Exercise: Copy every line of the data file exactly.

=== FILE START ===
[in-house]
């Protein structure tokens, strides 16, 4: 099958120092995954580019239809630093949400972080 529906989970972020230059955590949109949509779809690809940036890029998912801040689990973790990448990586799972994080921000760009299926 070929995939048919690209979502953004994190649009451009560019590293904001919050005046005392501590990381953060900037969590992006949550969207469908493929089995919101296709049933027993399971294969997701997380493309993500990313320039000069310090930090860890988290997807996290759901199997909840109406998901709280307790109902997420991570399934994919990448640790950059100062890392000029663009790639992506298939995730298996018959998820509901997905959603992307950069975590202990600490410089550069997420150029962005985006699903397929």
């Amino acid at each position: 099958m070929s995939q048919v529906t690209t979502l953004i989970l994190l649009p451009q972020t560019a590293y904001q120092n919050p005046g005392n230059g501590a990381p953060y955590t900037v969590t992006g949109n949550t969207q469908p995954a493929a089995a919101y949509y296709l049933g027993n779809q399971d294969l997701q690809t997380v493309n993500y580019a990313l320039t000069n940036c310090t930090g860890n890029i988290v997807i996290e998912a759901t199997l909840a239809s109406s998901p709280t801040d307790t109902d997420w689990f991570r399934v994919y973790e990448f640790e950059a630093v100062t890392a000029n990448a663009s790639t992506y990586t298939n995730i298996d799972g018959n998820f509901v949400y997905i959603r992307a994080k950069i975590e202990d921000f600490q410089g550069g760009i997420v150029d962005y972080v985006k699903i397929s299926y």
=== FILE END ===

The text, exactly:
[in-house]
């Protein structure tokens, strides 16, 4: 099958120092995954580019239809630093949400972080 529906989970972020230059955590949109949509779809690809940036890029998912801040689990973790990448990586799972994080921000760009299926 070929995939048919690209979502953004994190649009451009560019590293904001919050005046005392501590990381953060900037969590992006949550969207469908493929089995919101296709049933027993399971294969997701997380493309993500990313320039000069310090930090860890988290997807996290759901199997909840109406998901709280307790109902997420991570399934994919990448640790950059100062890392000029663009790639992506298939995730298996018959998820509901997905959603992307950069975590202990600490410089550069997420150029962005985006699903397929």
């Amino acid at each position: 099958m070929s995939q048919v529906t690209t979502l953004i989970l994190l649009p451009q972020t560019a590293y904001q120092n919050p005046g005392n230059g501590a990381p953060y955590t900037v969590t992006g949109n949550t969207q469908p995954a493929a089995a919101y949509y296709l049933g027993n779809q399971d294969l997701q690809t997380v493309n993500y580019a990313l320039t000069n940036c310090t930090g860890n890029i988290v997807i996290e998912a759901t199997l909840a239809s109406s998901p709280t801040d307790t109902d997420w689990f991570r399934v994919y973790e990448f640790e950059a630093v100062t890392a000029n990448a663009s790639t992506y990586t298939n995730i298996d799972g018959n998820f509901v949400y997905i959603r992307a994080k950069i975590e202990d921000f600490q410089g550069g760009i997420v150029d962005y972080v985006k699903i397929s299926y």